With respect to these factors, a conventional composite material should be such that the organic polymer portion is as small as possible thereby to reduce its significance as a "weak link". There should also be a strong and stable bond between the norganic portion (the filler) and the organic portion (the matrix).
The absence of an adequate bond may, for example, give rise to the effect that particles of filler dislodge from the surface or water is admitted to penetrate along the border surface between the filler and the matrix. This probably represents the main reason for the insufficient resistance to occlusale wear in now existing so-called dental composite restorative resins.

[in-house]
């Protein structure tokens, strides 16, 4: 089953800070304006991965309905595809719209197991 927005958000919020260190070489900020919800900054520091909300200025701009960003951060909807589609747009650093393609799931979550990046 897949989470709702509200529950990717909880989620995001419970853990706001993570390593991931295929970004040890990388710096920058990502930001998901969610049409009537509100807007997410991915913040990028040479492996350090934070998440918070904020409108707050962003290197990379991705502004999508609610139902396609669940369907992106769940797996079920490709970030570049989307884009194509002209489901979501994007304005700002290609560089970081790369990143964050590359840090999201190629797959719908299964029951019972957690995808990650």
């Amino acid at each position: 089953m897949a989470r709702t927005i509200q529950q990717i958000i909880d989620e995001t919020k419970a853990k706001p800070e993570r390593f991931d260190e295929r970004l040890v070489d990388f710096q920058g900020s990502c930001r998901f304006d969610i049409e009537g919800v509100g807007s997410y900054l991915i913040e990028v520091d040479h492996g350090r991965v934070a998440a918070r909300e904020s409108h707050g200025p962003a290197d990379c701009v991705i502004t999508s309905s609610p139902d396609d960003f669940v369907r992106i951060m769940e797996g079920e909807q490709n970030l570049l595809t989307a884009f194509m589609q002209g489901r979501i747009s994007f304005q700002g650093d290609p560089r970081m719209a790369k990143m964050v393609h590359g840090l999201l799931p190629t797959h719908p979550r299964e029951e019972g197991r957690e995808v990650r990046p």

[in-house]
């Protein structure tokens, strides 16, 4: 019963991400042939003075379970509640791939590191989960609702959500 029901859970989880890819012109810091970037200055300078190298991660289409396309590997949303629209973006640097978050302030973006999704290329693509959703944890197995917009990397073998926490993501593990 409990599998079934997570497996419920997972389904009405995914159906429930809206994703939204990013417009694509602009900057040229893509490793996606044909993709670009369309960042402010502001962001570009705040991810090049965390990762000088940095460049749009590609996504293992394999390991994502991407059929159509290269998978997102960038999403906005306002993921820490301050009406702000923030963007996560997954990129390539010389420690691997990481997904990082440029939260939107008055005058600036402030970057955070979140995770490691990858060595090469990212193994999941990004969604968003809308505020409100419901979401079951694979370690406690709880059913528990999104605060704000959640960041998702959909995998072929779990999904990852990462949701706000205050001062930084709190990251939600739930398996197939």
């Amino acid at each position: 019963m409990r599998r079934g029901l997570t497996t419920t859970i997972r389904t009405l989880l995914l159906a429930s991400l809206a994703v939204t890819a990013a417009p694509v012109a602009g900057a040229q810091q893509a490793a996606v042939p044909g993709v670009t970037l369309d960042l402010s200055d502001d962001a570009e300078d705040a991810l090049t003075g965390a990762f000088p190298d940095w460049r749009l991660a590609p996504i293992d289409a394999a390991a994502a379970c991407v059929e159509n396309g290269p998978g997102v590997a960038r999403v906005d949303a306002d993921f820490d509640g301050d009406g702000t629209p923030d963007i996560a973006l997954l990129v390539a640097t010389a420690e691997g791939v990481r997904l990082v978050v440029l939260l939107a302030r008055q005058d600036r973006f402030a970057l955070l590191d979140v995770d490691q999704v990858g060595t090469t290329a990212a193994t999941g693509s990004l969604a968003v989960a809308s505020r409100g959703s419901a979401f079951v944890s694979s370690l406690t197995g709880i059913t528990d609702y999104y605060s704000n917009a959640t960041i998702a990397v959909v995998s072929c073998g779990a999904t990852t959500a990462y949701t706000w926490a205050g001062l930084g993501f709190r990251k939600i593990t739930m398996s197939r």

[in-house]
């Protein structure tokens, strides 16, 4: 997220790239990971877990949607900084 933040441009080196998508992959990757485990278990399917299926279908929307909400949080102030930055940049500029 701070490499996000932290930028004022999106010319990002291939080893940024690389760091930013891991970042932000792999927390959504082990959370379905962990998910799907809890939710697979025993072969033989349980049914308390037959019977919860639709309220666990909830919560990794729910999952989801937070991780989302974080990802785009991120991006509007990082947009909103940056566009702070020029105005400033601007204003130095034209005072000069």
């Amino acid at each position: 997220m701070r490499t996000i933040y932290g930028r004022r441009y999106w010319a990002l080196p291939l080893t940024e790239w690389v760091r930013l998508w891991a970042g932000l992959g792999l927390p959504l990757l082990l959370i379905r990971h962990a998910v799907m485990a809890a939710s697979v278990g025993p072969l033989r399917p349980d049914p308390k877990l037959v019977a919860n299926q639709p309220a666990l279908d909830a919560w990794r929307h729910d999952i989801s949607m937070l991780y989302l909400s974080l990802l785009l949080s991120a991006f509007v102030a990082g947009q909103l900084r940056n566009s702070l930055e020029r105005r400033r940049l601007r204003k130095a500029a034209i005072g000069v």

In order to attain a low content of polymer, there is frequently aimed at the inorganic filler particles having a size distribution as broad as possible. The incorporation of big and very abrasion resistant particles may, however, be unfavorable in view of the surface roughness obtained as a result of the uneven wear of the surface.
The object of the present invention is to provide a stiffening and reinforcing element and/or retention element which fulfills high reqirements for appearance, strength, stiffness and wear resistance or fulfills high requirements for living tissue attachment. According to the invention, this object is mainly attained by the feature that the stiffening and reinforcing element and/or retention element consists of porous inorganic material having a three-dimensional net-work structure consisting of individual fibres of the inorganic material, said fibres being firmly bonded to each other.
A partial enlargement of the element according to the invention is illustrated in FIGS. 1 and 2 comprising photographs of the element.